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How financial institutions will feel the effect of inflation in 2022

    The Knowledge
    13th April 2022

    In a decade packed with seemingly once-in-a-generation events, inflation has still managed to make news headlines in recent months, reaching levels not seen in the UK for 30 years. While initial economic forecasts of 2022 predicted inflation would peak at 6% in the first part of the year, prices continue to run hot, with economists (at the time of writing) forecasting inflation to reach 7.25% by April before levelling off.

    Inflation is likely to continue to have an impact on financial institutions throughout the remainder of 2022. It’s among our clients’ top-three concerns this year. As prices have risen on everything ranging from energy to mortgages – and interest rates have begun to increase after a prolonged period of inexpensive borrowing – we can expect some twists and turns ahead as efforts to stifle inflation continue. Meanwhile, there will be a range of effects for financial institutions.

    From a risk perspective, the effects for insurance companies could be very broad and varied. The cost of handling claims will increase, but asset managers tend to do quite well during periods of inflation. However, those with fixed income portfolios tend to be negatively affected. As interest rates go up, older bonds become less valuable than new ones on offer.  This has led to the worst quarter in the last half century for the US Government bond market, with a large selloff of bonds seen owing to the diminished value of those pre-existing bonds in circulation.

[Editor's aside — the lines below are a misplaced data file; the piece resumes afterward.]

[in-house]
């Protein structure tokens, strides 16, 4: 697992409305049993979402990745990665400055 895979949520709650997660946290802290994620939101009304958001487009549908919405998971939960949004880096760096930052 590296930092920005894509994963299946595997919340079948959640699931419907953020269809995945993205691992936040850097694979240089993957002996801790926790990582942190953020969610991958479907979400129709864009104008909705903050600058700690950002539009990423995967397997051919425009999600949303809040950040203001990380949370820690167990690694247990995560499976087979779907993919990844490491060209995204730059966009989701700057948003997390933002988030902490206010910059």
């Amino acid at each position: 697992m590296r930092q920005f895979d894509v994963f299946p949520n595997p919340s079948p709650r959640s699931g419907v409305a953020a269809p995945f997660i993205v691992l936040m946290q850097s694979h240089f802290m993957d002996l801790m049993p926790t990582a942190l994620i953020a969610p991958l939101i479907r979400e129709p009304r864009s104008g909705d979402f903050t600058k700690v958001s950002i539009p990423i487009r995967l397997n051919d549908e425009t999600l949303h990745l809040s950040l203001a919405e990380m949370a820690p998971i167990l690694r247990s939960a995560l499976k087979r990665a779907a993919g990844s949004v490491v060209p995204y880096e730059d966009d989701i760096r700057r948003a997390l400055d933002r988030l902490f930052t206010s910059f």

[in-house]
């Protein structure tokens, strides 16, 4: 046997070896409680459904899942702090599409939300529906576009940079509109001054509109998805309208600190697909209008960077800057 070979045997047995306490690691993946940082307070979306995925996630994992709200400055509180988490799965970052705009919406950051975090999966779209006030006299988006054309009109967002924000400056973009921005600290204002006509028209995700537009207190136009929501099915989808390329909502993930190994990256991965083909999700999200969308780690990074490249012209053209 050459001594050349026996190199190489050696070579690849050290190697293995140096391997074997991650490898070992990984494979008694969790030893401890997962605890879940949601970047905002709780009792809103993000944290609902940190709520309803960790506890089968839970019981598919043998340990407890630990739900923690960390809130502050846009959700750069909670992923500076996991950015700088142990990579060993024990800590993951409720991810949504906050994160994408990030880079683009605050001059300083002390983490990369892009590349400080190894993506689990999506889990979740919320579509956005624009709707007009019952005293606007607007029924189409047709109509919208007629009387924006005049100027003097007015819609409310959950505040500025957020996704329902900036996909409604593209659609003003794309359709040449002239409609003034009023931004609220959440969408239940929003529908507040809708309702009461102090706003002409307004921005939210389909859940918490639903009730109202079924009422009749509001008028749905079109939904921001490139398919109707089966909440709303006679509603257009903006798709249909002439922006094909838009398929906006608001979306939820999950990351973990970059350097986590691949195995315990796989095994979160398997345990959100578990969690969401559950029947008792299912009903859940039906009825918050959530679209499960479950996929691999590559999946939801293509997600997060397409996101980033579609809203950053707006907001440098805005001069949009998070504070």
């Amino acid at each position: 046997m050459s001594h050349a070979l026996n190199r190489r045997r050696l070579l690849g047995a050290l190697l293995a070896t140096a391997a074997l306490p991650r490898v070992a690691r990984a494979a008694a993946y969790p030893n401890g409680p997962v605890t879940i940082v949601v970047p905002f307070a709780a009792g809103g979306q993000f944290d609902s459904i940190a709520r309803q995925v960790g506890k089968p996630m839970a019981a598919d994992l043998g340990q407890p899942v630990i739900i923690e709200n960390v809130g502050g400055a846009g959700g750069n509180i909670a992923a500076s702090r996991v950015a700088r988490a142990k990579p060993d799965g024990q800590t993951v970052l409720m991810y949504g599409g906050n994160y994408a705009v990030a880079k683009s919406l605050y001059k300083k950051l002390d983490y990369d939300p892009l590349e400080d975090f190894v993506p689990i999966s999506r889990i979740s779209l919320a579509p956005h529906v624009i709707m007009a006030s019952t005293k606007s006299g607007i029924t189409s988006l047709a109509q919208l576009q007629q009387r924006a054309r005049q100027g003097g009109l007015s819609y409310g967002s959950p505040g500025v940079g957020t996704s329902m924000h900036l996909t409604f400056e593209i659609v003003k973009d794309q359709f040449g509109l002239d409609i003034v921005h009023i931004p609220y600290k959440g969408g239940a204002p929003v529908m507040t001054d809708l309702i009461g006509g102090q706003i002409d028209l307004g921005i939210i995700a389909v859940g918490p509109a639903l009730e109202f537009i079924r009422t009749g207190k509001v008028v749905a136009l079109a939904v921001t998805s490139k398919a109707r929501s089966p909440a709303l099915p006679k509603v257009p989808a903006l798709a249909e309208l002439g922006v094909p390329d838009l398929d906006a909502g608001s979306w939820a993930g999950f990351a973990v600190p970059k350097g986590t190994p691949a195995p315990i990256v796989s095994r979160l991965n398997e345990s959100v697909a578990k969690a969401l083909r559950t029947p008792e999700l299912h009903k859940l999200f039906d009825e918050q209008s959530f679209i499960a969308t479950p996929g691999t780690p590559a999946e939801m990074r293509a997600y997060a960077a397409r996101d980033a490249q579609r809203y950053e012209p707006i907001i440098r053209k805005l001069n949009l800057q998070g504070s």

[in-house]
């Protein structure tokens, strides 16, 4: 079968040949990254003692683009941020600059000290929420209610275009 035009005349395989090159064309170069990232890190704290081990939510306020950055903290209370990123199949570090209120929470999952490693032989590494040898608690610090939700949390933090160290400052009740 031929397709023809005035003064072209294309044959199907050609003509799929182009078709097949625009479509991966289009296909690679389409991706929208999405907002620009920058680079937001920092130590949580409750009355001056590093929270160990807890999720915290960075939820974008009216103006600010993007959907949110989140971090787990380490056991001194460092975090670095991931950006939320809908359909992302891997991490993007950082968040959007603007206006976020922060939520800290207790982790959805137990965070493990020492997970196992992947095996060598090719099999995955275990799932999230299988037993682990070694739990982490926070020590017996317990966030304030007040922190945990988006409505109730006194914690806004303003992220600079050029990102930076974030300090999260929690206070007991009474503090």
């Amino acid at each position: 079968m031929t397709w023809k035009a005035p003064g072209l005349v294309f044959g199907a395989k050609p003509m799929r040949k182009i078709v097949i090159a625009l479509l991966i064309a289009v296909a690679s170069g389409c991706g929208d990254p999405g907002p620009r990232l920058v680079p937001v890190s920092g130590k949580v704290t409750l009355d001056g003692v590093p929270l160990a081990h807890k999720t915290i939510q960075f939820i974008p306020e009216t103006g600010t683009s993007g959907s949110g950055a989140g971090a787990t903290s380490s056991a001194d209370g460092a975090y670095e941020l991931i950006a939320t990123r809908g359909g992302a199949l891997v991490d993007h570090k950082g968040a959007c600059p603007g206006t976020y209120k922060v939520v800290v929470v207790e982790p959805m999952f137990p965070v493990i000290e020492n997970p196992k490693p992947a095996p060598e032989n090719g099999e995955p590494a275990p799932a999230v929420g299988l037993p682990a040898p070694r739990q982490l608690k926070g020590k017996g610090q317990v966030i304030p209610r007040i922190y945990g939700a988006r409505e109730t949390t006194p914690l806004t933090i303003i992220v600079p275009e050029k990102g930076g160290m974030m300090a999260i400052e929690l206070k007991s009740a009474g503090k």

For banks, inflation can have a negative impact on credit quality. High numbers of tracker mortgages can impact affordability for borrowers (i.e. as interest rates go up, so do borrowers’ monthly payments), ultimately impacting the banks’ non-performing loan portfolio, and stifling loan growth as the cost of borrowing increases for customers. In addition, inflation is likely to impact the cost of banks’ funds, increasing the cost of wholesale funding or of paying depositors. Savings interest rates will ultimately increase, which will put pressure on profit margins. At a time when costs are increasing and borrowing is becoming more expensive than it was, consumers may also be more likely to turn down an offer of increased borrowing – or restrict spending on credit cards – which will impact banks in turn.

    It could make for a bumpy 2022. The increase in inflation has been exacerbated by supply chain issues and those challenges are continuing in the wider economy. We’re still feeling the effects of the calamity in the Suez Canal last year, as well as of pandemic lockdowns.  More recently, commodities’ prices have shot up, causing energy bills for businesses and consumers alike to skyrocket, meaning surplus capital and disposal income for these respective groups have lessened.  These events have created somewhat of a ‘perfect storm’ leaving many businesses struggling with supply-chain woes and, in turn, an increased likelihood of cash-flow problems and the potential rise of insolvencies.

    Insolvencies, which have been on the rise since the start of the pandemic, could then have a knock-on effect on insurance claims. The current environment could cause businesses to become stressed, load themselves up with debt, leverage government support and file for extensions with Companies House. And this, unfortunately, is only likely to delay the inevitable. As government support is withdrawn, cash runways for many businesses will be diminished, leading to more insolvencies through the remainder of the year.

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